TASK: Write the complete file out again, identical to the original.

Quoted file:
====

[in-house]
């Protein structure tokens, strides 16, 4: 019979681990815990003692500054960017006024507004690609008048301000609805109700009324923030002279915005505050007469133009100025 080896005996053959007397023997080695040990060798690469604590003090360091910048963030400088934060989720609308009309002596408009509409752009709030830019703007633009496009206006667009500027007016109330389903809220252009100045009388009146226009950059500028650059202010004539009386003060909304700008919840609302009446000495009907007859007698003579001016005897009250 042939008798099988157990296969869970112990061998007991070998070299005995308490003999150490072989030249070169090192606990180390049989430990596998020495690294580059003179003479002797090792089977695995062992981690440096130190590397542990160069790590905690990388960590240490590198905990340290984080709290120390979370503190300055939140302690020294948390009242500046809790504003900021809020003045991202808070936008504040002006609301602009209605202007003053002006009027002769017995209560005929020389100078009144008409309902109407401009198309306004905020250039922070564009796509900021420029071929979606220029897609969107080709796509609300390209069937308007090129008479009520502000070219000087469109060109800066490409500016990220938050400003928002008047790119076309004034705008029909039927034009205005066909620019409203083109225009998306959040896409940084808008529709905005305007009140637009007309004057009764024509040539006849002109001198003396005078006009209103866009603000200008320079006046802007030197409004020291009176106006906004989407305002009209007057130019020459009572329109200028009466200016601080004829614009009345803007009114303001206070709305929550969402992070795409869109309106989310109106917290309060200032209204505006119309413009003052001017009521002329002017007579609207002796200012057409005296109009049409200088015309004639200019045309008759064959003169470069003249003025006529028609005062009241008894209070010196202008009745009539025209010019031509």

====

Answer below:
[in-house]
């Protein structure tokens, strides 16, 4: 019979681990815990003692500054960017006024507004690609008048301000609805109700009324923030002279915005505050007469133009100025 080896005996053959007397023997080695040990060798690469604590003090360091910048963030400088934060989720609308009309002596408009509409752009709030830019703007633009496009206006667009500027007016109330389903809220252009100045009388009146226009950059500028650059202010004539009386003060909304700008919840609302009446000495009907007859007698003579001016005897009250 042939008798099988157990296969869970112990061998007991070998070299005995308490003999150490072989030249070169090192606990180390049989430990596998020495690294580059003179003479002797090792089977695995062992981690440096130190590397542990160069790590905690990388960590240490590198905990340290984080709290120390979370503190300055939140302690020294948390009242500046809790504003900021809020003045991202808070936008504040002006609301602009209605202007003053002006009027002769017995209560005929020389100078009144008409309902109407401009198309306004905020250039922070564009796509900021420029071929979606220029897609969107080709796509609300390209069937308007090129008479009520502000070219000087469109060109800066490409500016990220938050400003928002008047790119076309004034705008029909039927034009205005066909620019409203083109225009998306959040896409940084808008529709905005305007009140637009007309004057009764024509040539006849002109001198003396005078006009209103866009603000200008320079006046802007030197409004020291009176106006906004989407305002009209007057130019020459009572329109200028009466200016601080004829614009009345803007009114303001206070709305929550969402992070795409869109309106989310109106917290309060200032209204505006119309413009003052001017009521002329002017007579609207002796200012057409005296109009049409200088015309004639200019045309008759064959003169470069003249003025006529028609005062009241008894209070010196202008009745009539025209010019031509």